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. 2018 Oct 2;9:826.
doi: 10.3389/fneur.2018.00826. eCollection 2018.

Do Sensory Stimulation Programs Have an Impact on Consciousness Recovery?

Free PMC article

Do Sensory Stimulation Programs Have an Impact on Consciousness Recovery?

Lijuan Cheng et al. Front Neurol. .
Free PMC article


Objectives: Considering sensory stimulation programs (SSP) as a treatment for disorders of consciousness is still debated today. Previous studies investigating its efficacy were affected by various biases among which small sample size and spontaneous recovery. In this study, treatment-related changes were assessed using time-series design in patients with disorders of consciousness (i.e., vegetative state-VS and minimally conscious state-MCS). Methods: A withdrawal design (ABAB) was used. During B phases, patients underwent a SSP (3 days a week, including auditory, visual, tactile, olfactory, and gustatory stimulation). The program was not applied during A phases. To assess behavioral changes, the Coma Recovery Scale-Revised (CRS-R) was administered by an independent rater on a weekly basis, across all phases. Each phase lasted 4 weeks. In a subset of patients, resting state functional magnetic resonance imaging (fMRI) data were collected at the end of each phase. Results: Twenty nine patients (48 ± 19 years old; 15 traumatic; 21 > a year post-injury; 11 VS and 18 MCS) were included in our study. Higher CRS-R total scores (medium effect size) as well as higher arousal and oromotor subscores were observed in the B phases (treatment) as compared to A phases (no treatment), in the MCS group but not in the VS group. In the three patients who underwent fMRI analyses, a modulation of metabolic activity related to treatment was observed in middle frontal gyrus, superior temporal gyrus as well as ventro-anterior thalamic nucleus. Conclusion: Our results suggest that SSP may not be sufficient to restore consciousness. SSP might nevertheless lead to improved behavioral responsiveness in MCS patients. Our results show higher CRS-R total scores when treatment is applied, and more exactly, increased arousal and oromotor functions.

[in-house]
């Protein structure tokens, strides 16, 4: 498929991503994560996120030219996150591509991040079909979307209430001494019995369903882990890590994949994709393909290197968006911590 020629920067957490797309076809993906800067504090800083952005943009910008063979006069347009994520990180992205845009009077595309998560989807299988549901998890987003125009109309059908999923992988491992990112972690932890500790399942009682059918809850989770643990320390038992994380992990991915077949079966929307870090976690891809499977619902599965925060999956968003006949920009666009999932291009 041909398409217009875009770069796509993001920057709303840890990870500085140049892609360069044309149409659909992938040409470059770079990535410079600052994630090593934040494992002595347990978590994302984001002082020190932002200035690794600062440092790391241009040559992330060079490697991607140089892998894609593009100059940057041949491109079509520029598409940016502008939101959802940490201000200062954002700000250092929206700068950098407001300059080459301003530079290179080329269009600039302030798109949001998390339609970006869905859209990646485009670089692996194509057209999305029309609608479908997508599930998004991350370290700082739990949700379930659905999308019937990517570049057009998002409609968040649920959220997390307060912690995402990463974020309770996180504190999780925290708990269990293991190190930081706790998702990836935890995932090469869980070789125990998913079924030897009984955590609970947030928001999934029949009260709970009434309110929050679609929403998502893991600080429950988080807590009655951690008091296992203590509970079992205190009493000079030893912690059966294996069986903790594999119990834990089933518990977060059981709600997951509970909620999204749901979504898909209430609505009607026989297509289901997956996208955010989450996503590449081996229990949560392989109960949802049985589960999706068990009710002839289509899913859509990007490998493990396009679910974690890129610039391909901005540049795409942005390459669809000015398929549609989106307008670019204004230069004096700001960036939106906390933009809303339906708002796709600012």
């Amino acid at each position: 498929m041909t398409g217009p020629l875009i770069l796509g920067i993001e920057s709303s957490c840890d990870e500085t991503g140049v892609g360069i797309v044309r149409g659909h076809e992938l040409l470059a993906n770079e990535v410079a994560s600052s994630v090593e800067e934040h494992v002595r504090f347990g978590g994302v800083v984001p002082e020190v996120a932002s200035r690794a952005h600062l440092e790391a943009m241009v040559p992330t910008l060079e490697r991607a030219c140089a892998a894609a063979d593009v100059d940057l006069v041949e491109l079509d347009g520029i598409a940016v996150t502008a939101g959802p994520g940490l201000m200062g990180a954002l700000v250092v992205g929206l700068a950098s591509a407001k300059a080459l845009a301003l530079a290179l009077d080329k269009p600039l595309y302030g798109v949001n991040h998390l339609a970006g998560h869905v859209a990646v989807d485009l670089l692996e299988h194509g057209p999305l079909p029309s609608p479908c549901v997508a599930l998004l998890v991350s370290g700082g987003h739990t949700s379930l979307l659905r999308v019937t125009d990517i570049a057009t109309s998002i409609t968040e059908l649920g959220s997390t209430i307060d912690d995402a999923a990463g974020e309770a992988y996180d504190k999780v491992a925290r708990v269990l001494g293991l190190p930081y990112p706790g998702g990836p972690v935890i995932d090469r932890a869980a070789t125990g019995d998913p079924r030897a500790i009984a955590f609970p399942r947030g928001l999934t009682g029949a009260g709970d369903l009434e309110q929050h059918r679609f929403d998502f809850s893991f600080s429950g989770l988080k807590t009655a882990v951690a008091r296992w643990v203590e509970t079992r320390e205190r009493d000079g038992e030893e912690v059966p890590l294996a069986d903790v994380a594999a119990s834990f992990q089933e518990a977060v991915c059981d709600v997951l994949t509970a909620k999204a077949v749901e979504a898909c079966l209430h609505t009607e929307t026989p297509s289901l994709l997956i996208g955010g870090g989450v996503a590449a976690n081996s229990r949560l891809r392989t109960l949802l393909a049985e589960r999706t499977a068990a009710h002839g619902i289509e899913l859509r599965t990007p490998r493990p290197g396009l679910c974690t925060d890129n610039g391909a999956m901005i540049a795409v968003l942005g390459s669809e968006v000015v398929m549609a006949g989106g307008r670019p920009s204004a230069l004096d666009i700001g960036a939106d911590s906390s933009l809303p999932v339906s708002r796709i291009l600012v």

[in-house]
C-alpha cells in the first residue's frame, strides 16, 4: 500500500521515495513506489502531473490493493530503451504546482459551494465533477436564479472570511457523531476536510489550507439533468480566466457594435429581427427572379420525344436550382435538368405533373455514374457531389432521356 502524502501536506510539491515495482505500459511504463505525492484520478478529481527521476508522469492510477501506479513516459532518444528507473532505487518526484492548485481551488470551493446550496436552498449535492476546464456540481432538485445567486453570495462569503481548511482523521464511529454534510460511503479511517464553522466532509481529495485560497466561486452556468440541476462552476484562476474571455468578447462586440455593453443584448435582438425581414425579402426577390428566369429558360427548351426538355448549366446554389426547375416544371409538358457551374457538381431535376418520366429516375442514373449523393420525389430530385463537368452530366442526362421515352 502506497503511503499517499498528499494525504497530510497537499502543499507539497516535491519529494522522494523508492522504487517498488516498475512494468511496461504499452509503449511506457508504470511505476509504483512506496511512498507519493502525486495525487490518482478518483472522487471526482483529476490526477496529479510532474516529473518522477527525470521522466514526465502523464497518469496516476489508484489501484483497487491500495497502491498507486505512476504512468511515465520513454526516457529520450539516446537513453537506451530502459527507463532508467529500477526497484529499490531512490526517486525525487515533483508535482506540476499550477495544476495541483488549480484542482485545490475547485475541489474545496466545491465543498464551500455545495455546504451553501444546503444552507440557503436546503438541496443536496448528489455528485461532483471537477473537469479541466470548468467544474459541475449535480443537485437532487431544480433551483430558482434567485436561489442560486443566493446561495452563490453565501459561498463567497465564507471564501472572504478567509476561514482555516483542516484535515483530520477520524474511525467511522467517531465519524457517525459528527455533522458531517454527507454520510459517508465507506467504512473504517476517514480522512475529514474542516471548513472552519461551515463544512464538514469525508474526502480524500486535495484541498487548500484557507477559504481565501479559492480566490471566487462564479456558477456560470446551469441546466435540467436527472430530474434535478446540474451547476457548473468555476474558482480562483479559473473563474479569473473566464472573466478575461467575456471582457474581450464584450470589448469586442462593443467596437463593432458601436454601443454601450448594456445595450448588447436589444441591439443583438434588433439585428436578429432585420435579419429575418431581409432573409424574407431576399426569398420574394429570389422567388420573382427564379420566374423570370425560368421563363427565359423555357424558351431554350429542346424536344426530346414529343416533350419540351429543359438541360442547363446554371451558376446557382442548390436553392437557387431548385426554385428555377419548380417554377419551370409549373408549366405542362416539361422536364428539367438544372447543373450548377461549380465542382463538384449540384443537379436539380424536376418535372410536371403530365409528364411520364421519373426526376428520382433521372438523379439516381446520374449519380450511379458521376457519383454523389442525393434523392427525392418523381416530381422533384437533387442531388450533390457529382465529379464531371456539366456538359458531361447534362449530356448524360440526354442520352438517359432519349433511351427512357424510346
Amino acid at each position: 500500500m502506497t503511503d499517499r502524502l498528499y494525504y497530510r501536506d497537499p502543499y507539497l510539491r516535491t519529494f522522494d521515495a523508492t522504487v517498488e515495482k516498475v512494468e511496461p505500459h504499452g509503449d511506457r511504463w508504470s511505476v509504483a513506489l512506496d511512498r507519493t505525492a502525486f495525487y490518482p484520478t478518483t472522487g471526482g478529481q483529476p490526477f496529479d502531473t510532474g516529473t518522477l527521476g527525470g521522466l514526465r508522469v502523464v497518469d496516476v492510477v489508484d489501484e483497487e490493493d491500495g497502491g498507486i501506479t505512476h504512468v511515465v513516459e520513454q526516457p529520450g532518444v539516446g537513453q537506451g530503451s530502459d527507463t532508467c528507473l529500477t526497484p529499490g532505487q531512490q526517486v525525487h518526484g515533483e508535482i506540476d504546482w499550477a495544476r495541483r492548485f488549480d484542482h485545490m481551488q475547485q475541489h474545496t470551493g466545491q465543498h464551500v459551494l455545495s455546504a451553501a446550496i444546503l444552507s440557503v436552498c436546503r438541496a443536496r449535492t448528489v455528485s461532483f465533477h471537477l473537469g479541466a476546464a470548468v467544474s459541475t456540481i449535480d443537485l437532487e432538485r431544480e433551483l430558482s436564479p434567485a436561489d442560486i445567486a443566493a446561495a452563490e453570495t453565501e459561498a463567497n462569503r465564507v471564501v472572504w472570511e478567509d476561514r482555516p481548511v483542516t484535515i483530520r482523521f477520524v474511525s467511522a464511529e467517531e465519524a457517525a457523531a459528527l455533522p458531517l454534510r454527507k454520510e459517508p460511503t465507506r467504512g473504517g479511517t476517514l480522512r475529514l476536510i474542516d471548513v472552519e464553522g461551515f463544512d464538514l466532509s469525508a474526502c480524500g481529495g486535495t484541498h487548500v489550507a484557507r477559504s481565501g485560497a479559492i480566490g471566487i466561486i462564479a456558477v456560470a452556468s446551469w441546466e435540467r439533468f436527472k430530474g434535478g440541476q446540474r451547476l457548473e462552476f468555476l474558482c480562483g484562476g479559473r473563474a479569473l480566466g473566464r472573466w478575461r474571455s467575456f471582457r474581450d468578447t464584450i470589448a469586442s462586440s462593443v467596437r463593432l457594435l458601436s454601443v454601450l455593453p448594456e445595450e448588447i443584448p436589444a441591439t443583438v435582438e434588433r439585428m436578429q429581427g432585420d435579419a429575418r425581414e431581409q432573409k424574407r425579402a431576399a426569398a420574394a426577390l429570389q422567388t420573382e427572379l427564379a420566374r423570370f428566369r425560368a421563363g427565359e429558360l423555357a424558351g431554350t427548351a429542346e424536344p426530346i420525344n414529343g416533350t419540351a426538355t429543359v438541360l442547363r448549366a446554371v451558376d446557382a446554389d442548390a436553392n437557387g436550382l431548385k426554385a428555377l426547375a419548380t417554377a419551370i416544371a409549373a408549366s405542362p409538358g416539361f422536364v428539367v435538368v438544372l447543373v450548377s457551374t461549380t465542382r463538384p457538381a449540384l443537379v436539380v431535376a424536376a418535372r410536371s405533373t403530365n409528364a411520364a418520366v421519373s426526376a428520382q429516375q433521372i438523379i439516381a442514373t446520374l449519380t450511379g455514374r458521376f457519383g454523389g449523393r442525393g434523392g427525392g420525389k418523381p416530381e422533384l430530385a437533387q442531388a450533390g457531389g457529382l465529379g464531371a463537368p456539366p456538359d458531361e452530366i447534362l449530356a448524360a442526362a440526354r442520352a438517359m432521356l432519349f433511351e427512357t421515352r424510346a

Keywords: brain injuries; consciousness; minimally conscious state; persistent vegetative state; sensory stimulation.


Figure 1
Figure 1
Changes in CRS-R total scores. This figure illustrates the mean (bars = 95% confidence intervals) of the CRS-R total scores on treatment (dark gray) vs. off treatment (light gray) for both vegetative (VS) and minimally conscious (MCS) groups (A) but also within each group, separately (B). Asterisks indicate significant results (p < 0.05).
Figure 2
Figure 2
Brain areas with treatment-related metabolic changes. The left side of (A) illustrates, at the group level, areas with treatment-related metabolic changes which include the right middle frontal gyrus, the right superior temporal gyrus as well as the bilateral ventro-anterior thalamic nucleus (L = left, R = right) (p < 0.005 voxel-wise uncorrected). On the right side of (A), z-scores for each activated area are also reported at each phase (ABAB) for patients MCS 7, MCS 8, and VS 11. (B) Shows the CRS-R total scores on the last week of each phase (ABAB) for patients MCS 7, MCS 8, and VS 11.

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